State taxpayers this week have their clearest view yet of
potential expenditures from the dedicated funding voters approved
in November. Well, at least the Lessard Outdoor Heritage Council
provided some insight into the $68.7 million for which it’s
responsible. The Council whittled 150 projects (with a total price
tag of about $250 million) down to 18 as of this week. Though the
fat lady won’t sing until the Legislature adjourns in May, the LOHC
generally adhered to reasonable fish and wildlife management
priorities with its list.
The Upper Mississippi River Project, which this newspaper has
described in detail, would receive the largest chunk of funds at
$20 million. The LOHC likely would fund the remainder of the $42.7
million request in Fiscal Year 2011. Other requests receiving
funding include waterfowl production areas (via Pheasants Forever,
Ducks Unlimited, and the U.S. Fish and Wildlife Service), DNR
Wildlife for accelerated grassland management and wildlife
management areas acquisition, shallow lakes enhancement, and RIM
wetlands funding (at $9.1 million) for the Board of Water and
Soil_Resources. These are just the types of projects proponents
wanted funded when the sales tax concept coalesced a decade ago.
The $69 million in sales tax, by the way, is securing $35 million
in matching funds from other government agencies and
Of Minnesota’s 87 counties, 77 will see some funding from
dedicated funding this year. Even the metro area projects don’t
strike me as unreasonable, though the calls last week for more
“geographic balance” from two council members was unnecessary. Some
metro projects, such as the Vermillion WMA, stick to the spirit of
dedicated funding and deserve consideration from the LOHC. But
including more metro projects for the sake of pleasing constituents
(including this taxpayer) is shortsighted. Spend this money where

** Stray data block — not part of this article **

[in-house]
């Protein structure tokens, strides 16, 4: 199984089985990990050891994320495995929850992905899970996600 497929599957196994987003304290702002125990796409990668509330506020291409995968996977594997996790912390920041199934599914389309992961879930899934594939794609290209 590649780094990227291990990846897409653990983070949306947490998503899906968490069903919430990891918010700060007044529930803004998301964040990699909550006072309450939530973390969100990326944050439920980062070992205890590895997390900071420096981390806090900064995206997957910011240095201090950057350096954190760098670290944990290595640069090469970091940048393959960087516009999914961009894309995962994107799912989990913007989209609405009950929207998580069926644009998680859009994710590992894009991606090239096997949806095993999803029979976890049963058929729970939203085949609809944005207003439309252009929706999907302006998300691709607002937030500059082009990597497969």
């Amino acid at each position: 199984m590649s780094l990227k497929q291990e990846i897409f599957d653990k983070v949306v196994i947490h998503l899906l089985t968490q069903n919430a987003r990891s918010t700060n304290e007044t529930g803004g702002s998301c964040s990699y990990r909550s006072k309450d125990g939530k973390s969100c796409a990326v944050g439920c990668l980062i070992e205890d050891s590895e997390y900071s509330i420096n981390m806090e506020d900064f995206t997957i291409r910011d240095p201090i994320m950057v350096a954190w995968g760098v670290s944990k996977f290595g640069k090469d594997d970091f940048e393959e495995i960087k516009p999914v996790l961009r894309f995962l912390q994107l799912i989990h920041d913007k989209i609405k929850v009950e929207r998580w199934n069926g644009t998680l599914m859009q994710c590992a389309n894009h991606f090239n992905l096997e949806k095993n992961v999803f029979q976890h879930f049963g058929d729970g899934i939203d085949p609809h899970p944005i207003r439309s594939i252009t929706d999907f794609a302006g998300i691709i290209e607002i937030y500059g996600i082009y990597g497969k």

it’s needed most: to restore our prairies, wetlands, and forests.
The state has a whole pot of parks money, and a bill from Alice
Hausman last week would insist that the MET Council receive 45
percent (probably $12 million or more) of those dollars. Bottom
line, the metro will receive a solid chunk of overall dedicated
sales tax funding, and I seriously doubt many metro
conservationists object to the vast majority of LOHC-distributed
dollars heading to greater Minnesota.
Council Chairman Mike Kilgore said, “The council has put
conservation first. We can defend this.” To the dedicated funding
boosters, he’s absolutely right. When the dust settles – provided
the Legislature doesn’t tinker too much with it – the LOHC has
protected 8,749 acres via fee title and another 201,395 acres via
easements. That’s property that will be open for hunting and
fishing and will be managed for wildlife for generations. Another
nearly 22,000 acres are slated for enhancement or restoration.
Now, the session ain’t over till it’s over, but as I write these
words on March 16, it looks to me like we’re accomplishing exactly
what we set out to achieve when we voted yes last fall.
Associate Editor Joe
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